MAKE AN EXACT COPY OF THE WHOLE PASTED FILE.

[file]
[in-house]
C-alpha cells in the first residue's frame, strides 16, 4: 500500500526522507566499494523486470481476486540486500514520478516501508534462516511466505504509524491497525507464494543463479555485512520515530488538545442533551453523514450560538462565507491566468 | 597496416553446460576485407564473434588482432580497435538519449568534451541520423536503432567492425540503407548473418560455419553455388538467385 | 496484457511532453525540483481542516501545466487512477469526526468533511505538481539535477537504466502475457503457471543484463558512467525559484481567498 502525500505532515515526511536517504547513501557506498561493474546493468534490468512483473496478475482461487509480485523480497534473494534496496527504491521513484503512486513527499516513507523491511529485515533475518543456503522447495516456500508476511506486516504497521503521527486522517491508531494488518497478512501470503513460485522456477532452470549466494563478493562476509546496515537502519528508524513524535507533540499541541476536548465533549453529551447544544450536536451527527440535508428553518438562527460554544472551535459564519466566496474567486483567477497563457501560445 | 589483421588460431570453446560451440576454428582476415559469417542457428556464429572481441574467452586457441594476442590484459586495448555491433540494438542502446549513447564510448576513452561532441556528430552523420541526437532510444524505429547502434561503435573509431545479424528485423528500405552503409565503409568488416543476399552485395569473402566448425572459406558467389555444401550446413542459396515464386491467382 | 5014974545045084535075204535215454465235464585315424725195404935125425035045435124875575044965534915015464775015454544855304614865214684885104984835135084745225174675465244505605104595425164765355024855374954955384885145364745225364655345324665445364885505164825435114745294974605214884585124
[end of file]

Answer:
[in-house]
C-alpha cells in the first residue's frame, strides 16, 4: 500500500526522507566499494523486470481476486540486500514520478516501508534462516511466505504509524491497525507464494543463479555485512520515530488538545442533551453523514450560538462565507491566468 | 597496416553446460576485407564473434588482432580497435538519449568534451541520423536503432567492425540503407548473418560455419553455388538467385 | 496484457511532453525540483481542516501545466487512477469526526468533511505538481539535477537504466502475457503457471543484463558512467525559484481567498 502525500505532515515526511536517504547513501557506498561493474546493468534490468512483473496478475482461487509480485523480497534473494534496496527504491521513484503512486513527499516513507523491511529485515533475518543456503522447495516456500508476511506486516504497521503521527486522517491508531494488518497478512501470503513460485522456477532452470549466494563478493562476509546496515537502519528508524513524535507533540499541541476536548465533549453529551447544544450536536451527527440535508428553518438562527460554544472551535459564519466566496474567486483567477497563457501560445 | 589483421588460431570453446560451440576454428582476415559469417542457428556464429572481441574467452586457441594476442590484459586495448555491433540494438542502446549513447564510448576513452561532441556528430552523420541526437532510444524505429547502434561503435573509431545479424528485423528500405552503409565503409568488416543476399552485395569473402566448425572459406558467389555444401550446413542459396515464386491467382 | 5014974545045084535075204535215454465235464585315424725195404935125425035045435124875575044965534915015464775015454544855304614865214684885104984835135084745225174675465244505605104595425164765355024855374954955384885145364745225364655345324665445364885505164825435114745294974605214884585124